CSock Class

The CSock class provides synchronous send and receive of a buffer, plus ping and resolve address. The class encapsulates a listener thread which you can start and stop.

Advanced CMarkup Developer License

The source code for CSock comes in the firstobject XML Messaging project with the Advanced CMarkup Developer License.

CSock does not provide "asynchronous" messaging. The Messaging Project implements efficient asynchronous messaging using additional threads around CSock. CSock uses the CBuffer Class to contain the message data.

Send

HRESULT Send( CString csAddress, CBuffer& bufMessage );

Call Send(csAddress,bufMessage) to send the message to the specified TCP/IP address.

The address can be of the internet address form "255.255.255.255", the name of the computer on the LAN such as "machine2", or the fully qualified domain name such as "firstobject.com".

The function will return after it has completed sending the message or it fails (i.e. it is synchronous). If it fails, a descriptive error string can be found in the public m_csResults data member.

HRESULT hr = m_sock.Send( "machine2", "hello" );
if ( FAILED(hr) )
	csError = m_sock.m_csResults;

StartListener

HRESULT StartListener( CEvent* pReadEvent );

To use CSock to receive messages, call StartListener(&eventRead) to start listener. Then you can wait for the read event represented by eventRead to occur, at which point you would use the Read method to retrieve the message. This allows you to wait on both the read event and your own exit event (using the Win32 function WaitForMultipleObjects).

Note that it does not currently have the option of notifying you with a Windows Message so you have to either dedicate a thread to waiting for a message to arrive or else poll the read event which would be inefficient. You can see how additional threads around CSock are used in the Messaging Project to implement asynchronous messaging.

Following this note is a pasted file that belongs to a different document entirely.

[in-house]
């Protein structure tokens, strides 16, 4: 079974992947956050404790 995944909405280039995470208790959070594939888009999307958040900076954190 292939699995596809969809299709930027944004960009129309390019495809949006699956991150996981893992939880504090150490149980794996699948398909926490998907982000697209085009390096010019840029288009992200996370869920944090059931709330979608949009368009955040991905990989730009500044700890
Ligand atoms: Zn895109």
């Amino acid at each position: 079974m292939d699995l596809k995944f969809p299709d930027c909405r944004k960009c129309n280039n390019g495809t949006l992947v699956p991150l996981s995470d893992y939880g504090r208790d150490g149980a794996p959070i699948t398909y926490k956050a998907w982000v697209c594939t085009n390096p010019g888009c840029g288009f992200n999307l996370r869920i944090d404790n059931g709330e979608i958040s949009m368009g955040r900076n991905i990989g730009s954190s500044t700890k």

Read

HRESULT Read( CBuffer &bufMessage );

You will be notified that a message is ready via the read event that was specified in the StartListener method. At this point the message has already been brought into memory. However, in the current implementation of CSock, the listener will not continue listening until you have retrieved the buffer from your CSock object by calling Read(bufMessage).

In the following example, one message is received if it arrives within 5 seconds:

CSock sock;
CEvent event;
CBuffer bufMessage;
HRESULT hr = sock.StartListener( &event );
if ( SUCCEEDED(hr) )
{
	event.Lock( 5000 );
	hr = sock.Read( bufMessage );
}
if ( SUCCEEDED(hr) )
	Output( bufMessage.GetString() );
else
	Output( sock.m_csResults );
sock.StopListener();

StopListener

HRESULT StopListener();
Call StopListener() to stop the listener in your CSock object. This is also automatically called in the CSock destructor, so it is not necessary to call it explicitly.

Ping

HRESULT Ping( CString csAddress );

Call Ping(csAddress) to test if there is a TCP/IP network connection to the specified address. This is a synchronous function and occassionally under some circumstances there can be a long delay when the address is not resolved quickly.

As with the Send method, the address can be in the form of an internet address string "206.83.84.176", the name of the computer on the LAN such as "machine2", or the fully qualified domain name such as "firstobject.com".

ResolveAddress

HRESULT ResolveAddress( CString csName );

Call ResolveAddress(csName) to determine the IP address of a named remote machine. The csName string refers to a computer on your LAN such as "machine2" or a fully qualified domain name.